Much ink has been spilled on the governing tenets of New Historicism, which do not need to be elaborated here. The important matter is the New Historicists’ deep suspicion toward notions of universality, which were attacked for their apparent ahistoricity, and for their alleged tendency to homogenize the cultural and historical diversity of human experience. As we saw above, scholars of the 1980s critiqued their historicist ancestors for imagining past eras as ideologically monolithic; despite their insistence on the primacy of historical context, the Old Historicists still viewed those precise contexts in largely totalizing terms, as if historical subjects inevitably shared a single outlook. But the New Historicists became even further hostile to notions of universality, eventually embracing an “anti-humanist belief that individuals have few natural characteristics and are simply the products of their social conditions” (Parvini, Shakespeare and Contemporary Theory, 4). Indeed, it was declared in 1986 that “one of the most striking developments of contemporary thought is the widespread attack on the notion that man possesses a transhistorical core of being”—and like many theoretical schools of their time, New Historicism similarly “overthrew the tyranny of human nature” from their methodological agenda (Howard 20; Belsey xi). This owed largely to the theorists who influenced it most: thinkers such as Louis Althusser, Raymond Williams, Michel Foucault, and Clifford Geertz are “united by their commitment to anti-humanism,” a rejection of “the belief that there is such a thing as a universal human nature and that individuals have innate traits and characteristics” (Parvini , Shakespeare and Contemporary Theory, 48). Anti-humanism, with the anti-universalism it entails, accordingly became a central component of much New Historicist thought. In 1986, Jean Howard observed that one of the two “starting points” for the “new historical literary criticism” is “the notion that man is a construct, not an essence” (Howard 23). In 1989, H. Aram Veeser remarked that a “key assumption” of New Historicism is that “no discourse, imaginative or archival, gives access to unchanging truths nor expresses inalterable human nature” (Veeser, “Introduction,” xi). And in 1990, Stephen Greenblatt exclaimed that “the very idea of a ‘defining human essence’ is precisely what new historicists find vacuous and untenable”—for him and the likeminded, “interest lies not in the abstract universal, but in particular, contingent cases” (Greenblatt, Learning to Curse, 165; 164).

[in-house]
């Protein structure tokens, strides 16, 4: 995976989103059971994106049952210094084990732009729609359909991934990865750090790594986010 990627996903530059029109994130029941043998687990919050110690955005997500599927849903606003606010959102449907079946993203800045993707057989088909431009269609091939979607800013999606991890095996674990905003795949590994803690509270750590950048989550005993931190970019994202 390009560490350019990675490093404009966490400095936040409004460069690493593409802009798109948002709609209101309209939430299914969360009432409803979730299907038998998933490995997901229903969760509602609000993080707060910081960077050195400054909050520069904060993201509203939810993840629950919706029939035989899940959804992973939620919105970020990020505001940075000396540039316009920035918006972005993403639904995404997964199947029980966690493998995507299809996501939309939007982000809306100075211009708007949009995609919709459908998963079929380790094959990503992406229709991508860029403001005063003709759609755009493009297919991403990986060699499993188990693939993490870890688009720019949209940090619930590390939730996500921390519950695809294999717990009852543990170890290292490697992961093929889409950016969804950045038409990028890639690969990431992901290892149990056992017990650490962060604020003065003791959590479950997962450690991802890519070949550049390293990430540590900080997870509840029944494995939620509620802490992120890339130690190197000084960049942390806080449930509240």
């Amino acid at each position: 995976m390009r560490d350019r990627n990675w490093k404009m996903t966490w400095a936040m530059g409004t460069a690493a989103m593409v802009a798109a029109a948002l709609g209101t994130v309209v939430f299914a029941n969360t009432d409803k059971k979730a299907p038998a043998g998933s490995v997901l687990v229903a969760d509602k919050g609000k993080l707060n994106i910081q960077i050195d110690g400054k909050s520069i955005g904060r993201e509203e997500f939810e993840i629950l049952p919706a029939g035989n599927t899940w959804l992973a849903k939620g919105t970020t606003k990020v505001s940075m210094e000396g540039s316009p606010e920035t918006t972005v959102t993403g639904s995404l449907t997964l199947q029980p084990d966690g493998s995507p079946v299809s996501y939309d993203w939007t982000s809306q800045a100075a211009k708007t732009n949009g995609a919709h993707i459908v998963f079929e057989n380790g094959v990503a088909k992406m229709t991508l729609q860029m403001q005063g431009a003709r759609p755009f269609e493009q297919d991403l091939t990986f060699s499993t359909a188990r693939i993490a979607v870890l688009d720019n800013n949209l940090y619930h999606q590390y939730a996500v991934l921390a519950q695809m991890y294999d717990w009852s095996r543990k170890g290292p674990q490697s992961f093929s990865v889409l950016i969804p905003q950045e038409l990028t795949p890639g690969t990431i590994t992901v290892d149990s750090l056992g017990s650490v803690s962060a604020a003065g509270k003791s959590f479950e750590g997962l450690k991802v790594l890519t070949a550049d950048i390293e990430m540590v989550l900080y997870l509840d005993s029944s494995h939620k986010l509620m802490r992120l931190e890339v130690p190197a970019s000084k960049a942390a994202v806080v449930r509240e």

It is crucial to note that the new historicists also explicitly treated matters of literary universality, notions of which were said to obscure the social and material conditions that underpin literature in the first place. Howard surmised that the rise of New Historicism in early modern studies owed partly to the fact that “teachers of Renaissance literature simply have grown weary…of teaching texts as ethereal entities floating above the urgencies and contradictions of history and of seeking in such texts the disinterested expression of a unified truth rather than some articulation of the discontinuities underlying any construction of reality” (Howard 15). Louis A. Montrose similarly rejected the notion of “an autonomous aesthetic order that transcends the shifting pressure and particularity of material needs and interests” (Montrose, “Renaissance Literary Studies,” 8). Greenblatt confronts this matter directly, arguing that cultural forces are responsible for the apparent timelessness that some scholars have found in King Lear:
Modern critics tend to assume that Shakespearean self-consciousness and irony lead to a radical transcendence of the network of social conditions, paradigms, and practices in the plays. I would argue, by contrast, that Renaissance theatrical representation itself is fully implicated in this network and that Shakespeare’s self-consciousness is in significant ways bound up with the institutions and the symbology of power it anatomizes. (Greenblatt, “King Lear,” 239)
“The ideological and historical situation of King Lear,” he claims, “produces the oscillation, the simultaneous affirmation and negation, the constant undermining of its own assertions and questions of its own practices—in short, the supreme aesthetic self-consciousness—that lead us to celebrate its universality, its literariness, and its transcendence of all ideology” (242).